THURSDAY, Nov. 17, 2016 (HealthDay News) -- Heart disease tops the list of what's most likely to kill you or someone you love, U.S. health officials reported Thursday.
The federal Centers for Disease Control and Prevention released data naming the five leading causes of death among Americans under age 80 for 2014. After heart disease, cancer was the most likely cause of death. Rounding out the list were stroke; chronic lower respiratory diseases, such as asthma, bronchitis and emphysema; and accidents, the report said.
Nearly two-thirds of deaths in the United States were caused by these five diseases or conditions.
And many of these deaths were preventable. Thirty percent of heart disease deaths, 15 percent of cancer deaths, 28 percent of stroke deaths, 36 percent of chronic lower respiratory disease deaths, and 43 percent of accident deaths were preventable, the CDC researchers said.
The good news in the report: between 2010 and 2014, there were declines in three of those five leading causes of preventable deaths.
Those declines included: a 25 percent drop in cancer deaths, which was helped by a 12 percent decrease in the age-adjusted death rate from lung cancer; an 11 percent decrease in stroke-related deaths; and a 4 percent decline in preventable heart disease deaths.
However, during the same time period, preventable deaths from unintentional injuries rose 23 percent (largely due to drug poisoning and falls), and preventable deaths from chronic lower respiratory disease rose 1 percent.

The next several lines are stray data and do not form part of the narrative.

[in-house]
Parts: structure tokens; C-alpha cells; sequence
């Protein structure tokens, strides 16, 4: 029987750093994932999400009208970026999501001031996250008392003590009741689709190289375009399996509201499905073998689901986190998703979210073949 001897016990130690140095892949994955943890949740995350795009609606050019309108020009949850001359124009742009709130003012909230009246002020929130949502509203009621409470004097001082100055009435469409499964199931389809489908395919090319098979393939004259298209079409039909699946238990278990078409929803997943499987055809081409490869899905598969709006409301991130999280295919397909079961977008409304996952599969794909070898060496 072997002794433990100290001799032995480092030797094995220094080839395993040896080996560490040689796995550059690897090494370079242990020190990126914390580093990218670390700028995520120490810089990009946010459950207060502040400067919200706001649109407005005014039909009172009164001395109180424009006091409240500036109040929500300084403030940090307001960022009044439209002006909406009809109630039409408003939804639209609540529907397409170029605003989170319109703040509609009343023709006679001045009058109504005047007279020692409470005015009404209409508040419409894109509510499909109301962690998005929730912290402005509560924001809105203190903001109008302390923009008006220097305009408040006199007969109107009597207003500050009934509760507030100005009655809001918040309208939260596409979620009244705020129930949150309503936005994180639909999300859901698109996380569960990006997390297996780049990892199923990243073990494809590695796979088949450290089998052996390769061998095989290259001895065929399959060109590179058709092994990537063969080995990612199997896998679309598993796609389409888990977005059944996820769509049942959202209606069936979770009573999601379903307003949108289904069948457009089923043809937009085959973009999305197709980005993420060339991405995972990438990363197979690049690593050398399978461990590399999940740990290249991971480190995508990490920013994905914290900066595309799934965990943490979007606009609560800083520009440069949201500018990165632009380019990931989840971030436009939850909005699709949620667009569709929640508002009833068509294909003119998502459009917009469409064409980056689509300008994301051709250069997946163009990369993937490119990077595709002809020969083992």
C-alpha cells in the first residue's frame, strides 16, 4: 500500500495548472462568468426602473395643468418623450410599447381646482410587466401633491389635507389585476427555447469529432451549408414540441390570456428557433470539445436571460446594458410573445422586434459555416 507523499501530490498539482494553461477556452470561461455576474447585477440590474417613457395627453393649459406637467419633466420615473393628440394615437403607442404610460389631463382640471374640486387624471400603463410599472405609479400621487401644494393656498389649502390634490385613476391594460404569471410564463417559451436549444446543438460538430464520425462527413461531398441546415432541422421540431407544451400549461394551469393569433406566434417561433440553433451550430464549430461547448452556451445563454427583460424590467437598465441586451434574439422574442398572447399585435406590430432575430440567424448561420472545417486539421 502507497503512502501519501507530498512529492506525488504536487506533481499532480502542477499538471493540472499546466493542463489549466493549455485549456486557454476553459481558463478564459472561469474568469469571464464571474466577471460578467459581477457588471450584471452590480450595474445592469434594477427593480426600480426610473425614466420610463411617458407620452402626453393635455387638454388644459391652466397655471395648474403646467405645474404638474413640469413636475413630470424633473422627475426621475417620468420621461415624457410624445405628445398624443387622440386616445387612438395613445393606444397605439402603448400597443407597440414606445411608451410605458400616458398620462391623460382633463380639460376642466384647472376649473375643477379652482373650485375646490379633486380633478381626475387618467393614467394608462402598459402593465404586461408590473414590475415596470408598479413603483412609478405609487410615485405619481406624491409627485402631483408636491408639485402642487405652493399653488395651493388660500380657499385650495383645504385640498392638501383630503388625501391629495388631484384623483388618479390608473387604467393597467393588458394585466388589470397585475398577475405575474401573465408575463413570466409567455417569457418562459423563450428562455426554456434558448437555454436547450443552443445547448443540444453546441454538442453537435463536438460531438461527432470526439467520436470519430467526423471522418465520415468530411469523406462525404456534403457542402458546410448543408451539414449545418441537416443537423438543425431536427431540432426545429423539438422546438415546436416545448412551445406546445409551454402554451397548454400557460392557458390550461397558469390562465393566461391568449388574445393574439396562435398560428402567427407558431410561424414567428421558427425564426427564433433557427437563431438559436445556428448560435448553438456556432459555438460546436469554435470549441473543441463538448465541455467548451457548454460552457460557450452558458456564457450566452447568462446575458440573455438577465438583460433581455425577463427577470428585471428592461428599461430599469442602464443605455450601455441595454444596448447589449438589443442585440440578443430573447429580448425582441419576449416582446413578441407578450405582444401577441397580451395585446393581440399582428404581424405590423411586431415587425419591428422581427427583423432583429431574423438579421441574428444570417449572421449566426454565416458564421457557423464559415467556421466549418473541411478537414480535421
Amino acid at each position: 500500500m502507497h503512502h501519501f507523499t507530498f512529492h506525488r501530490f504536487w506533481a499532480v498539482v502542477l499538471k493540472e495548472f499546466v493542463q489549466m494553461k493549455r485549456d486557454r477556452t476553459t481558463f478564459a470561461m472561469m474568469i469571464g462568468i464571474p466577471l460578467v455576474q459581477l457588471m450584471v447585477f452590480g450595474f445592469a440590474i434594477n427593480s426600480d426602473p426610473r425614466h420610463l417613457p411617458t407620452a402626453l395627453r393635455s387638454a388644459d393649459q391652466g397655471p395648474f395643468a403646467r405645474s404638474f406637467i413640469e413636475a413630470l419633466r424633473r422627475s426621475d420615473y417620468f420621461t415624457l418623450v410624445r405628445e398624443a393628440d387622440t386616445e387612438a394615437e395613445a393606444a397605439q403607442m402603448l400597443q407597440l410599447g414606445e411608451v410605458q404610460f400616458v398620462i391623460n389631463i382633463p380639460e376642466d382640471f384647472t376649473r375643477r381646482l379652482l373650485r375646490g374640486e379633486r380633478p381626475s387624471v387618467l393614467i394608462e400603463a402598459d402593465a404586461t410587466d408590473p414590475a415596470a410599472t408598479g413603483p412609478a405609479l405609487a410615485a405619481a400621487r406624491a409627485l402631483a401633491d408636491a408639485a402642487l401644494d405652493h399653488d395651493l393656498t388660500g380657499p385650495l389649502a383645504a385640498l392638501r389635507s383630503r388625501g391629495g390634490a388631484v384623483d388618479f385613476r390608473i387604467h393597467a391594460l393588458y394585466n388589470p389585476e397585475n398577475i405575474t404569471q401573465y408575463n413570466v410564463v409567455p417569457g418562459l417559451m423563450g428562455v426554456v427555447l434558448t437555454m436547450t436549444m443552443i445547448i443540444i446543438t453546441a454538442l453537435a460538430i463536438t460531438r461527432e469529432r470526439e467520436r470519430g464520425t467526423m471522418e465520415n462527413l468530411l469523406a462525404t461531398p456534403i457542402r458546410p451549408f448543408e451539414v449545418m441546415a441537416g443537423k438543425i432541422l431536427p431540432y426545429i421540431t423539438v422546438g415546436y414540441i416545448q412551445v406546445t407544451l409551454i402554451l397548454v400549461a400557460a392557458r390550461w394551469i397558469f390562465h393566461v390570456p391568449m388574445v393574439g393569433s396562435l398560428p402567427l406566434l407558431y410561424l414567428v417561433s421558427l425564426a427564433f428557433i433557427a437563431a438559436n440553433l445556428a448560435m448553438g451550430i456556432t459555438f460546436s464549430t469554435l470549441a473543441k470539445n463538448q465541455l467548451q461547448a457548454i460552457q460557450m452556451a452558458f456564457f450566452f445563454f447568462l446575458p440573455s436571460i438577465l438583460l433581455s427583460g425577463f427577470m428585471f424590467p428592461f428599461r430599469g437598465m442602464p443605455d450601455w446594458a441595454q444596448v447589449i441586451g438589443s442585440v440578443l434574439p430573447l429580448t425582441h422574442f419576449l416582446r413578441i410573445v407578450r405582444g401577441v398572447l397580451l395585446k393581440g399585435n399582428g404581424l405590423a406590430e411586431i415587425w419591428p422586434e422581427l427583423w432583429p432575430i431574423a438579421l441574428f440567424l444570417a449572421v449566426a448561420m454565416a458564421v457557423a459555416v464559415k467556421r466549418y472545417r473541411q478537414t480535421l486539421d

"Fewer Americans are dying young from preventable causes of death," CDC Director Dr. Tom Frieden said in an agency news release.
"Tragically, deaths from overdose are increasing because of the opioid epidemic, and there are still large differences between states in all preventable causes of death, indicating that many more lives can be saved through use of prevention and treatment available today," Frieden said.
Preventable death data help state and federal health officials establish prevention goals, priorities and strategies, according to the CDC.
The agency suggested that health care providers can help prevent premature deaths by providing patients with counseling on quitting smoking, protecting against heart disease and stroke, and avoiding accidental injuries.
The U.S. Centers for Disease Control and Prevention has more on preventable deaths.